The spiritual originator of this altar may probably be regarded as the Regensburg superintendent Nicholas Gallus, since his Catechismus was illustrated by Michael Ostendorfer in 1554. These woodcuts are the prototypes of the painting of the Reformation altar (illustration in Dollinger 456).
On October 14-15, 1542, the Lutheran Reformation was introduced [to Regensburg] with solemn worship services, treated extensively in Schwarz, op. cit.
There being no desire to establish a new church, all the old usages were continued insofar as they did not contradict Holy Scripture. Naturally, the customary chasubles were retained as well.
Only in 1554 were these abolished by Nicholas Gallus (1516–1570). In any case, the surplices were retained, as may be seen on the altarpiece. If we examine the back of the altar, we will find that Ostendorfer was not interested in abandoning all traditional ideas in representations of salvation history. The angel in the vignette of the Annunciation, in keeping with his rank as ministerial messenger, is vested as a deacon: alb, collar as a white vestment, and the dalmatic in red, slit on the sides and trimmed with gold fringe! (Fig. 40)
The recessed center panel shows the Last Judgment. As already properly seen, people passed around the altar during Communion. Under the image of the Judgment the place for the confesssional chair is visible—as handed down from other churches and already attested in pre-Reformation times. That was doubtless the place for monetary donation. The term “sacrificial course” [Opfergang] for this rite has been retained to this day in many congregations of northern Germany and elsewhere.
Jörg Traeger (Katalog Regensburg, op. cit.) believes that he has found a model for the central image in Raphael’s (1483–1520) “Disputa del Sacramento” form 1509 (in the Stanza della Segnatura of Pope Julius II, Vatican Palace, Rome): “Ostendorfer could have known of Raphael’s painting through an engraving by Georgio Ghisi. Since the symmetrical, axial composition with horizontal division in terrestrial and heavenly zones with the semicircular collection of figures in groups is not unusual and can have many pictorial sources, the similarity to certain details of Raphael’s painting . . . with the Ostendorfer panel is striking” (cit. after Frühinsfeld). “In any case, it must, I think, also be seen that the theme of the main panel, the Sending of the Apostles, had been presented in Christian art since 1130. From the 15th century, this representation was the most common theme found on the predella (the lower panel).” (cit. after Reclams-Lexicon der Heiligen und der biblischen Gestalten; Stuttgart, 1968). “The altar—as we know from the description of Nikolaus Gallus in the church order of 1567—was not kept intact. It lacks the predella described by Gallus with the illustration of the rich man and poor Lazarus on the back side.” (Distler)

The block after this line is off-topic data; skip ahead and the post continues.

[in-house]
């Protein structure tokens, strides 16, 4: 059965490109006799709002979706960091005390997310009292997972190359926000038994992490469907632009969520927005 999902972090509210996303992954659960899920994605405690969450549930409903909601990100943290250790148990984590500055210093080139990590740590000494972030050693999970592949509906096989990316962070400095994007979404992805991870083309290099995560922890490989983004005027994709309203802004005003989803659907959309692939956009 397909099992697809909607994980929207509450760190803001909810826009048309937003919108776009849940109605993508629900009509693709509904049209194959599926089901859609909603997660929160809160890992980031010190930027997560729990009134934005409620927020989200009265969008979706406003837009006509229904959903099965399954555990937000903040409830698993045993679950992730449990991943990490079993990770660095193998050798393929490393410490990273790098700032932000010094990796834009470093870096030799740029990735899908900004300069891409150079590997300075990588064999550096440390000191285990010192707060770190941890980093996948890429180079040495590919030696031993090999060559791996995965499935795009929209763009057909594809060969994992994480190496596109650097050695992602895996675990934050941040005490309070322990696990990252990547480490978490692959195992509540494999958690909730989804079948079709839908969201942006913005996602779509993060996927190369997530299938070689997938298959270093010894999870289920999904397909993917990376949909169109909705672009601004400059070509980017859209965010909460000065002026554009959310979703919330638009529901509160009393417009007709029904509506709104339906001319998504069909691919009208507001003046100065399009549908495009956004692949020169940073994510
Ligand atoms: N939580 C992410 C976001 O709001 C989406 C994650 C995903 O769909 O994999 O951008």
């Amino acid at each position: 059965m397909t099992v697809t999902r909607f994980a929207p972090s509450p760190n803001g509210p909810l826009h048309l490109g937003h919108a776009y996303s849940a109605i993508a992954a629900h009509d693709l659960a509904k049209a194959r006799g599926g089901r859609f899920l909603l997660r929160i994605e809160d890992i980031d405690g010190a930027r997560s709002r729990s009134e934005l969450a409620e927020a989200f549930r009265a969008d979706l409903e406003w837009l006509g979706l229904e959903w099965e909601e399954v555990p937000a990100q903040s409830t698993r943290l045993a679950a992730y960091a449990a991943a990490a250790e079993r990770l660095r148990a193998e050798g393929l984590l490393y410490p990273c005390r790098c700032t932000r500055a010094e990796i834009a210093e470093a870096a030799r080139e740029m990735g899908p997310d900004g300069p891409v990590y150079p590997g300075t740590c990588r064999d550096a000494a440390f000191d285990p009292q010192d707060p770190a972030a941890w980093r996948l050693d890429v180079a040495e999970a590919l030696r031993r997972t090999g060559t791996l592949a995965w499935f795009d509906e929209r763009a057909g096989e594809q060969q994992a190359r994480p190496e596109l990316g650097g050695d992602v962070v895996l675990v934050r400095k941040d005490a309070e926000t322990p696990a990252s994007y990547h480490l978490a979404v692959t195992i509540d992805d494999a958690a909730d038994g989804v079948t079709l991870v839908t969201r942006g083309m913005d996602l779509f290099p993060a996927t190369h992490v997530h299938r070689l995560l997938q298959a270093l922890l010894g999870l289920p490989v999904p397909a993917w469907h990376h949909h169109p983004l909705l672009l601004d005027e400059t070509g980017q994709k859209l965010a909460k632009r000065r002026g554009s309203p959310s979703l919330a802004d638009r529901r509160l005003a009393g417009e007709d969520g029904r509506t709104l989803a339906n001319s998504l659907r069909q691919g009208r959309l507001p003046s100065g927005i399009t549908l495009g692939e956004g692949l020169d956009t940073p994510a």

The entire image was to teach the congregation and serve as a witness to the introduction of the Reformation. That the Reformation taught nothing new was attested by the ceremonies prefigured in the Bible (in the Old Testament as well as the New) and in the rites at present. God’s Word remains dependable and binding for the Church purified from abuses. An important mark of the Reformation is the representation ofi the Holy Supper under both kinds. And not to be overlooked: since the chalice was distributed, a new—Lutheran—church vessel was made necessary: the wine flagon, which standsa almost oversized in the middle of the lower right panel. This is no accident, but a confession. (Fig. 41)
It was necessary, too. One became a Lutheran by partaking of the Supper—under both kinds. The Chorbuch des Emmeramer Konventualen Ambrosius Mairhofer von 1567 (Source: Katalog 450 Jahre . . . ), no. 151, shows a distribution of Communion “under both kinds.” It is not, however, a Lutheran celebration of the Supper as the author of the catalog supposes. In any case, Communion under both kinds was permitted in 1565 by a dispensation (indult) from the Pope, and was openly given in the diocese of Regensburg also. The initiative came from Emperor Maximilian II (1564–1576). Later, the papal permission was withdrawn.